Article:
Iron sources and cycling in the Peruvian oxygen minimum zone assessed using iron isotopes

Insa Rapp1,2, Matthias Sieber3, Florian Scholz4, Mark James Hopwood4, Tim M Conway5, Ruifang C. Xie4, Martin Frank4, Derek Vance3 and Eric P Achterberg4, (1)GEOMAR Helmholtz Centre for Ocean Research Kiel, Chemical Oceanography, Kiel, Germany, (2)Dalhousie University, Department of Biology, Halifax, NS, Canada, (3)ETH Swiss Federal Institute of Technology Zurich, Earth Sciences, Zurich, Switzerland, (4)GEOMAR Helmholtz Centre for Ocean Research Kiel, Kiel, Germany, (5)University of South Florida, College of Marine Science, St. Petersburg, United States
Shelf sediments in the Peruvian oxygen minimum zone (OMZ) represent an important source of dissolved iron (dFe) to the overlying water column. Although the process of Fe release from the sediments is well understood, its contribution to the overall marine Fe budget is poorly quantified. Fe isotopes (δ56Fe) provide a useful tracer to assess the contribution of reductive benthic Fe inputs. In addition to different δ56Fe signatures of the various input sources, Fe cycling processes in the water column result in further Fe isotope fractionation between dissolved and particulate phases. Thus, Fe isotopes are also a potential tool to decipher processes involved in Fe cycling within the Peruvian OMZ. We therefore measured δ56Fe distributions for dFe (<0.2 µm) on eight water column profiles along the Peruvian coast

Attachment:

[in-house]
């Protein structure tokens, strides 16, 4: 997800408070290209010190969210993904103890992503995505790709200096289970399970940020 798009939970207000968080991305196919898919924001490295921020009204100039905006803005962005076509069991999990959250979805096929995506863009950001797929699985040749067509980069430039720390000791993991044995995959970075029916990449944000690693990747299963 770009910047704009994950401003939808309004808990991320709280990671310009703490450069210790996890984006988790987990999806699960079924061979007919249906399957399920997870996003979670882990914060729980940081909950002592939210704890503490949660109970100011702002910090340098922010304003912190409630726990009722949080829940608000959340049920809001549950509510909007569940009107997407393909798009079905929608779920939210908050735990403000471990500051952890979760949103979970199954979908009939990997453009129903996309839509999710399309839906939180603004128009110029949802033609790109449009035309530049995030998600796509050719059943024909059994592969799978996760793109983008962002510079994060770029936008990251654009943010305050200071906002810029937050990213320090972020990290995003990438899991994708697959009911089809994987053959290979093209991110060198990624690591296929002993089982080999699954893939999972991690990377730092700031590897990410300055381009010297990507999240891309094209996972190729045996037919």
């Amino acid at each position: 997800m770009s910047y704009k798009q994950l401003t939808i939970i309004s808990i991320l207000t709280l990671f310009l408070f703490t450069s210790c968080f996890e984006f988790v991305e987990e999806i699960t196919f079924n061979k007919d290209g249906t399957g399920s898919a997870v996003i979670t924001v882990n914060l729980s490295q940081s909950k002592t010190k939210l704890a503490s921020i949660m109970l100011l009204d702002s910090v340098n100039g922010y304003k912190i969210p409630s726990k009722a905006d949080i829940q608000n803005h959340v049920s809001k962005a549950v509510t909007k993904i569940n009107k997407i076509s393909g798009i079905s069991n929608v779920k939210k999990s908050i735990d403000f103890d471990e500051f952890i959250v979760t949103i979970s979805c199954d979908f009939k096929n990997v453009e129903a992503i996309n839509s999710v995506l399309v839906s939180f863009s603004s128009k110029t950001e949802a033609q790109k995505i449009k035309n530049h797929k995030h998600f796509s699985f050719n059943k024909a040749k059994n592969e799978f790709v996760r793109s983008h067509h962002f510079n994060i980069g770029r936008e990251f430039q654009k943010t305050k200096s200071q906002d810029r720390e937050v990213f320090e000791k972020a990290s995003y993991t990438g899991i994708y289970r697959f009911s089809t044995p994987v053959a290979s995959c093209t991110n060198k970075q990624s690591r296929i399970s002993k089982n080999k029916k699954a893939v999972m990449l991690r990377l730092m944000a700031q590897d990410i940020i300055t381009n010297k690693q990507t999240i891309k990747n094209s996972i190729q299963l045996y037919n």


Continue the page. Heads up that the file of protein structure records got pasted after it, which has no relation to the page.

Our results show lowest δ56Fe down to -1.5‰ within the OMZ and close to the seafloor coinciding with elevated dFe concentrations. Dissolved Fe concentrations decreased and δ56Fe values increased with distance from the coast. These findings are in accordance with negative δ56Fe signatures resulting from reductive dissolution in sediments and indicate a preferential removal of lighter isotopes or mixing with heavier dFe from other sources. δ56Fe observations in pore waters will allow us to further constrain the sediment source contribution to the overall Fe budget in this region. Comparison with concentrations of Fe(II) and other trace metals, alongside biological and physical parameters collected during the same cruises will help to improve our understanding of Fe source and cycling processes in this region and their effect on Fe isotope fractionation.